Thermal Stability of Oilfield Aminopolycarboxylic Acids/Salts
- Khatere Sokhanvarian (Texas A&M University) | Hisham A. Nasr-El-Din (Texas A&M University) | Corine A. de Wolf (Akzo Nobel Chemicals)
- Document ID
- Society of Petroleum Engineers
- SPE Production & Operations
- Publication Date
- February 2016
- Document Type
- Journal Paper
- 12 - 21
- 2016.Society of Petroleum Engineers
- GLDA, chelating agents, scale, thermal stability, acidizing
- 1 in the last 30 days
- 391 since 2007
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Chelating agents are used to remove various inorganic scales, including sulfates and carbonates. They are also used as standalone stimulation fluids and as iron-control agents during acidizing treatments. The main chelating agents used in the oil field include ethylenediaminetetraacetic acid (EDTA), nitrilotriacetic acid (NTA), N-(hydroxyethyl)-ethylenediaminetriacetic acid (HEDTA), and glutamic acid diacetic acid (GLDA). (Note that the abbreviations for these chelating agents will be used throughout the rest of the paper.) One of the concerns with these chelants is their thermal stability at elevated temperatures.
Chelant solutions (0.7 to 0.8 M) of HEDTA, GLDA, NTA, EDTA, and their mono-/disalts were prepared. The aqueous solutions of these chelants were heated at various temperatures (300 to 400°F) and times (2 to 12 hours). The concentration of chelant was measured with a titration method that uses FeCl3 solutions. The products of thermal decomposition of chelants were determined with mass spectrometry (MS) and gas-chromatography/MS techniques.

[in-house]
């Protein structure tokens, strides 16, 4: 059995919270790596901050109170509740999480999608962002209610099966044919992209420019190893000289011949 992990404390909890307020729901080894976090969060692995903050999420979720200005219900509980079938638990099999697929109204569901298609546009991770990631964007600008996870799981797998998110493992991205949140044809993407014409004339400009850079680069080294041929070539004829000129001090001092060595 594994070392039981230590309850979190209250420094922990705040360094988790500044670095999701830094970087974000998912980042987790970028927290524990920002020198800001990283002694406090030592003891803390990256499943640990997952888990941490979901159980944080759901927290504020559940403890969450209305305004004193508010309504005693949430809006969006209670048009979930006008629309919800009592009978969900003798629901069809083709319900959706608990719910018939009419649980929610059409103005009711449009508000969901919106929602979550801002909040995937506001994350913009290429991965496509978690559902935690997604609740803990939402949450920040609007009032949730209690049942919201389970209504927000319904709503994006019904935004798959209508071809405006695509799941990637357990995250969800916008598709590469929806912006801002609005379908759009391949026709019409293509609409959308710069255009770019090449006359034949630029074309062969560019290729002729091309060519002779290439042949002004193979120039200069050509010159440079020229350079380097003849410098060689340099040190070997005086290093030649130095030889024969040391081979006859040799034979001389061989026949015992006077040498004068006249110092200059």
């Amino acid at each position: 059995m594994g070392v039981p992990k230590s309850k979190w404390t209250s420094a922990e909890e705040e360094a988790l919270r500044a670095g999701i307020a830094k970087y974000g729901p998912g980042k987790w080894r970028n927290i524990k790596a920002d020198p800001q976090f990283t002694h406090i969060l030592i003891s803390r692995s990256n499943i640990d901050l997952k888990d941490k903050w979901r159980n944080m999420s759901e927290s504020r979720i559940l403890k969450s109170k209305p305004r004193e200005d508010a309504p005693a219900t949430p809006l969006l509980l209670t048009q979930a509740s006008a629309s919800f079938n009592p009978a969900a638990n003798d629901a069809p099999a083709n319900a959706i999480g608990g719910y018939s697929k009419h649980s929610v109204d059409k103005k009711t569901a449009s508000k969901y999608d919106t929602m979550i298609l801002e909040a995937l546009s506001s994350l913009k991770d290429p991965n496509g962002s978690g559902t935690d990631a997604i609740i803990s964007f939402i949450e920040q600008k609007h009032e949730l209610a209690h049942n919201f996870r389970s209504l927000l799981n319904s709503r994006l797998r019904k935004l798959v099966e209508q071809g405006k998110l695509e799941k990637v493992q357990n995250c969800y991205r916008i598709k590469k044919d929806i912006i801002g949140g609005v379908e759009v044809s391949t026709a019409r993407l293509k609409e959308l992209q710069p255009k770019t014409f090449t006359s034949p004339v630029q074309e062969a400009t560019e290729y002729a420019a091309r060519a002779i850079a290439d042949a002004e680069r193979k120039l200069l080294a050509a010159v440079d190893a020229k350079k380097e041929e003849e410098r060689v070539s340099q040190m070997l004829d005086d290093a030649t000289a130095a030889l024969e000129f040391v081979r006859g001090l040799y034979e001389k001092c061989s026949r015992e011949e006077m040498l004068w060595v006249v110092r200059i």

Most chelants decomposed at temperatures greater than 350°F. At 400°F and after 12 hours of heating, diammonium salt of GLDA degraded more quickly than diammonium salt of EDTA chelant. Analyses of NH4H3GLDA with MS techniques after heating highlighted that the decomposition products included iminodiacetic acid, hydroxyacetic acid, and α-hydroxyglutaric acid. Studying the kinetics of aqueous solutions of NaH3GLDA, NaH2HEDTA, and (NH4)2H2EDTA showed that their thermal-degradation kinetics followed a pseudofirst-order reaction. The Arrhenius equation can be used to predict the activation energy that is necessary for the degradation mechanisms of chelants.
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